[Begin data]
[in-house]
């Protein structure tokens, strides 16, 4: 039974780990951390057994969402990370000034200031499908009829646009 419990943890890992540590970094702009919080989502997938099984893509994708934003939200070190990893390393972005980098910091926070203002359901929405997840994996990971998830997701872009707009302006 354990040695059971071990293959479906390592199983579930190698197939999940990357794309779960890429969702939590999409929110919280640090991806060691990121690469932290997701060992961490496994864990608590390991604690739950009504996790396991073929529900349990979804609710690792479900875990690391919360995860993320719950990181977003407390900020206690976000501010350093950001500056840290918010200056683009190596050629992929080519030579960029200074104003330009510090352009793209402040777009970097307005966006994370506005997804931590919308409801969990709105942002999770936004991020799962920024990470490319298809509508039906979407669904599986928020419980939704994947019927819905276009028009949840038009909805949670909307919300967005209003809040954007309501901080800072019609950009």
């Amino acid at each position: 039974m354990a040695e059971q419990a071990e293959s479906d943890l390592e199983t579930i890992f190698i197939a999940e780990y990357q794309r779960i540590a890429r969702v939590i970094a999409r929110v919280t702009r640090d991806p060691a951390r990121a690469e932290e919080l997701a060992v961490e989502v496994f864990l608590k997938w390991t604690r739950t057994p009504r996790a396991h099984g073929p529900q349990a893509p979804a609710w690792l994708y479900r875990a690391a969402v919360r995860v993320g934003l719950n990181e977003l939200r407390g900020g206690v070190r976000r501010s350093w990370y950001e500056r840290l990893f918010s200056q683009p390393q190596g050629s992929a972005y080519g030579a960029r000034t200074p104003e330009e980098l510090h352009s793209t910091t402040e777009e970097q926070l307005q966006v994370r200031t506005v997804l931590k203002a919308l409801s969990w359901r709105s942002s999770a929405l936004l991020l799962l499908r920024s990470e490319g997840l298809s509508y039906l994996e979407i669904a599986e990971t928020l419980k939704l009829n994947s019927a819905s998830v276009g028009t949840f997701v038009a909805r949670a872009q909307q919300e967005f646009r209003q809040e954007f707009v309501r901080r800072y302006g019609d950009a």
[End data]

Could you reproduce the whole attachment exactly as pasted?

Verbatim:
[in-house]
């Protein structure tokens, strides 16, 4: 039974780990951390057994969402990370000034200031499908009829646009 419990943890890992540590970094702009919080989502997938099984893509994708934003939200070190990893390393972005980098910091926070203002359901929405997840994996990971998830997701872009707009302006 354990040695059971071990293959479906390592199983579930190698197939999940990357794309779960890429969702939590999409929110919280640090991806060691990121690469932290997701060992961490496994864990608590390991604690739950009504996790396991073929529900349990979804609710690792479900875990690391919360995860993320719950990181977003407390900020206690976000501010350093950001500056840290918010200056683009190596050629992929080519030579960029200074104003330009510090352009793209402040777009970097307005966006994370506005997804931590919308409801969990709105942002999770936004991020799962920024990470490319298809509508039906979407669904599986928020419980939704994947019927819905276009028009949840038009909805949670909307919300967005209003809040954007309501901080800072019609950009």
């Amino acid at each position: 039974m354990a040695e059971q419990a071990e293959s479906d943890l390592e199983t579930i890992f190698i197939a999940e780990y990357q794309r779960i540590a890429r969702v939590i970094a999409r929110v919280t702009r640090d991806p060691a951390r990121a690469e932290e919080l997701a060992v961490e989502v496994f864990l608590k997938w390991t604690r739950t057994p009504r996790a396991h099984g073929p529900q349990a893509p979804a609710w690792l994708y479900r875990a690391a969402v919360r995860v993320g934003l719950n990181e977003l939200r407390g900020g206690v070190r976000r501010s350093w990370y950001e500056r840290l990893f918010s200056q683009p390393q190596g050629s992929a972005y080519g030579a960029r000034t200074p104003e330009e980098l510090h352009s793209t910091t402040e777009e970097q926070l307005q966006v994370r200031t506005v997804l931590k203002a919308l409801s969990w359901r709105s942002s999770a929405l936004l991020l799962l499908r920024s990470e490319g997840l298809s509508y039906l994996e979407i669904a599986e990971t928020l419980k939704l009829n994947s019927a819905s998830v276009g028009t949840f997701v038009a909805r949670a872009q909307q919300e967005f646009r209003q809040e954007f707009v309501r901080r800072y302006g019609d950009a």